Novo Nordisk suffered a major blow at the end of last week after the US FDA rejected its marketing application for two new diabetes drugs at the heart of its growth ambitions.
The agency issued a Complete Response Letter to the Danish pharma company last week, indicating that the applications for Tresiba (insulin degludec) and Ryzodeg (insulin degludec/insulin aspart) cannot be approved in their current form.
Novo Nordisk issued a terse statement yesterday (February 10) to acknowledge the letter, which comes despite a vote in favour of approval of the two drugs by the FDA's own advisory committee last November, as well as approvals for the products in the EU, Japan and Mexico.
The FDA's advisory committee had voted 8 to 4 in favour of approving the product with a recommendation for cardiovascular outcomes trial post-approval, but the regulator has now decided that it requires additional proof of the products' safety via a cardiovascular outcomes trial ahead of registration. That could delay a US launch by two years or more.
In its briefing document released ahead of the panel meeting, the FDA pointed to the occurrence of a cardiovascular "safety signal" in Novo Nordisk's dataset. The agency's reviewer noted that "a meta-analysis of 16 phase III trials … estimated that use of degludec products could increase the composite risk of cardiovascular death, non-fatal myocardial infarction, non-fatal stroke and unstable angina by 10 per cent relative to active comparators".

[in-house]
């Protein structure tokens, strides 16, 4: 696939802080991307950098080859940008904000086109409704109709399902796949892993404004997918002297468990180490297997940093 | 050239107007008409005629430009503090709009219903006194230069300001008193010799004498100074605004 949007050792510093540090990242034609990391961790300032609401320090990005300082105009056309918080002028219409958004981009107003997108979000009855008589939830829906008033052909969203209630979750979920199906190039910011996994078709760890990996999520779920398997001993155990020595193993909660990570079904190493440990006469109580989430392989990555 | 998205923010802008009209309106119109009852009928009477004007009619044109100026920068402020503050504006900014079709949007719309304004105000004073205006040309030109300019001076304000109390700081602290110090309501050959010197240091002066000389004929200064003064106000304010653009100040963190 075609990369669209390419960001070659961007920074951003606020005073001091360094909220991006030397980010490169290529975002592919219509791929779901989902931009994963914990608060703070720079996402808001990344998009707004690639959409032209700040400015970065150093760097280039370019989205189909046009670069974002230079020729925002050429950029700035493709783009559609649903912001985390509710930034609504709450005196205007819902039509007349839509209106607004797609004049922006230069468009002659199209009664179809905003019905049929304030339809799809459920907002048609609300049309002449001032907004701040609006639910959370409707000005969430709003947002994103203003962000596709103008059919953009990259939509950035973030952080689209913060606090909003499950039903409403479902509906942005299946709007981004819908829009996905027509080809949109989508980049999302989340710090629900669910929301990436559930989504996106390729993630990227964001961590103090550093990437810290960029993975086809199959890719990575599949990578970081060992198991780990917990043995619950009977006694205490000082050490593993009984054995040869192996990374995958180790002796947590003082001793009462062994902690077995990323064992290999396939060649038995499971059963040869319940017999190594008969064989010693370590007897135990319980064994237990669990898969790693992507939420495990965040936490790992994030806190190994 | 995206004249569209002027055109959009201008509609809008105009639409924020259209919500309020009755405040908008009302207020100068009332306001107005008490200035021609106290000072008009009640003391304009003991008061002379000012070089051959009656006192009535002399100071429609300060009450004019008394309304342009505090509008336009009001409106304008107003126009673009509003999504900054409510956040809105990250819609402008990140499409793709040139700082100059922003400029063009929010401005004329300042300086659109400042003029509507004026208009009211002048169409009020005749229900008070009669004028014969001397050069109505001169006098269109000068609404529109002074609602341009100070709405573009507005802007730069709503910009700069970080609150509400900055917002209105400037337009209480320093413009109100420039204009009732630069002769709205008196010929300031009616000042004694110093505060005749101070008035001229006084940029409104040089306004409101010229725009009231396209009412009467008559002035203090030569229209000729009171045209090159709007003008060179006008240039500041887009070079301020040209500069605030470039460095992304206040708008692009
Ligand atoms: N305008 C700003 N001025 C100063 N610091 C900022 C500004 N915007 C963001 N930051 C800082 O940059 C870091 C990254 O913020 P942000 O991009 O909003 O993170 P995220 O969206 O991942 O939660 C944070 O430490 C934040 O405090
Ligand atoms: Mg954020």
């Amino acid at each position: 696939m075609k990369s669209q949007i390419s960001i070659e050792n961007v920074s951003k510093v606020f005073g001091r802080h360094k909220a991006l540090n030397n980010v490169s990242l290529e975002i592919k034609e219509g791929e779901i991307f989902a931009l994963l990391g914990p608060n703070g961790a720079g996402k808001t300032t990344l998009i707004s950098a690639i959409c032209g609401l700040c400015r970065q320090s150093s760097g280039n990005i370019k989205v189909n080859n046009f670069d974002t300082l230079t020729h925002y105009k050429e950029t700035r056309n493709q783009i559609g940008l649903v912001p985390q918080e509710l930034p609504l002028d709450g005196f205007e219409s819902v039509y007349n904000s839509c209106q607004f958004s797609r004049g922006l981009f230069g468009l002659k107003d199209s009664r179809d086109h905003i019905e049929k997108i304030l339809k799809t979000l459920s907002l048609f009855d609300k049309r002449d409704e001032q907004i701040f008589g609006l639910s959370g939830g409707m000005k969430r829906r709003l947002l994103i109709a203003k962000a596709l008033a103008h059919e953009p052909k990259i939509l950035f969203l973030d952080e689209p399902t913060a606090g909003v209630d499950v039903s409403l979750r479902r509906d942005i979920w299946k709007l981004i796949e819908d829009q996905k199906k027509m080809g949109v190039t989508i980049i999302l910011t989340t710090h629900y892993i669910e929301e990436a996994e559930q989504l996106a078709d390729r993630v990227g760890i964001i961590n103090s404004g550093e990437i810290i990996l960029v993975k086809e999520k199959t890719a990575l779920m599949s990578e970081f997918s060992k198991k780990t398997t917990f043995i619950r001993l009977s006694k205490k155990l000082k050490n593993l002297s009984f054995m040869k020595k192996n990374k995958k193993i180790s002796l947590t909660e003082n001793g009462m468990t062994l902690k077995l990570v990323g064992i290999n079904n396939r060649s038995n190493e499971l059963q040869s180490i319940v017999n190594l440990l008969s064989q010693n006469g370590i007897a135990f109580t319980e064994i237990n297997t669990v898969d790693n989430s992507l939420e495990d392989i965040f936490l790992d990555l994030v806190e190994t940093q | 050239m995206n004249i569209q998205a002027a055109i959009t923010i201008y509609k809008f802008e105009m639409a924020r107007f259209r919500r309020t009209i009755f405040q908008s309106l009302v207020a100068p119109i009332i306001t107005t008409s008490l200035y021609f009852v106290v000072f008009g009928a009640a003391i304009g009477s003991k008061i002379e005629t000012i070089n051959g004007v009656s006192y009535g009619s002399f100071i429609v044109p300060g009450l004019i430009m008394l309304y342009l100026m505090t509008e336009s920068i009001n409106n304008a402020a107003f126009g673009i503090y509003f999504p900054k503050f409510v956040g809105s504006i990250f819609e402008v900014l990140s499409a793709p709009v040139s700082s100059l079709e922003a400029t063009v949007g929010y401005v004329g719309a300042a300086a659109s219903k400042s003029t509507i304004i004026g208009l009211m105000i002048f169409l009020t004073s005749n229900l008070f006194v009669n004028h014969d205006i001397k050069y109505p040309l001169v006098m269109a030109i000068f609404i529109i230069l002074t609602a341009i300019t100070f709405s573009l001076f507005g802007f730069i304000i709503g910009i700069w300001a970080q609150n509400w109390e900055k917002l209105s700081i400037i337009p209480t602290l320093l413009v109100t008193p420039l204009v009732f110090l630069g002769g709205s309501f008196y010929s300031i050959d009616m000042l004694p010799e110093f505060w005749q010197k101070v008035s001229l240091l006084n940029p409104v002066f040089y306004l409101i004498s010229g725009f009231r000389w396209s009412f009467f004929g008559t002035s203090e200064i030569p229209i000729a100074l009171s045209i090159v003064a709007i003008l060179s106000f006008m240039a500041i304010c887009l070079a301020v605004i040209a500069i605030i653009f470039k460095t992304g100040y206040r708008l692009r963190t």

Novo Nordisk is hoping that Tresiba can topple Sanofi's €4bn-a-year blockbuster Lantus (insulin glargine) from its dominant position in the basal insulin market, where it has an 80 per cent market share. The company says that insulin degludec has a very long and predictable pharmacological action profile - meaning it can be delivered at any time of day - as well as a lower tendency to cause low blood sugar (hypoglycaemia) than Lantus.
Ahead of the FDA decision analysts had predicted that Tresiba and Ryzodeg could reach sales of up to $4bn at peak, but the delay in US approval could allow competing products to close the gap on Novo Nordisk.
A particular threat is Eli Lilly's LY2605541 which is in phase III testing and like Novo Nordisk's drug has shown advantages over Lantus, including a greater tendency to cause weight loss and reduce the risk of hypoglycaemia.
Novo Nordisk has said it expects to launch Tresiba in the UK and Denmark during the first half of this year and in other European markets throughout the rest of 2013 and 2014, and told analysts in its fourth-quarter results statement that it was expanding its US salesforce to prepare for global launch.
Meanwhile, the FDA's decision also casts a shadow over the development of IDegLira, a combination of insulin degludec and the active ingredient in Novo Nordisk's Victoza (liraglutide) which is due for filing in the EU in mid-2013.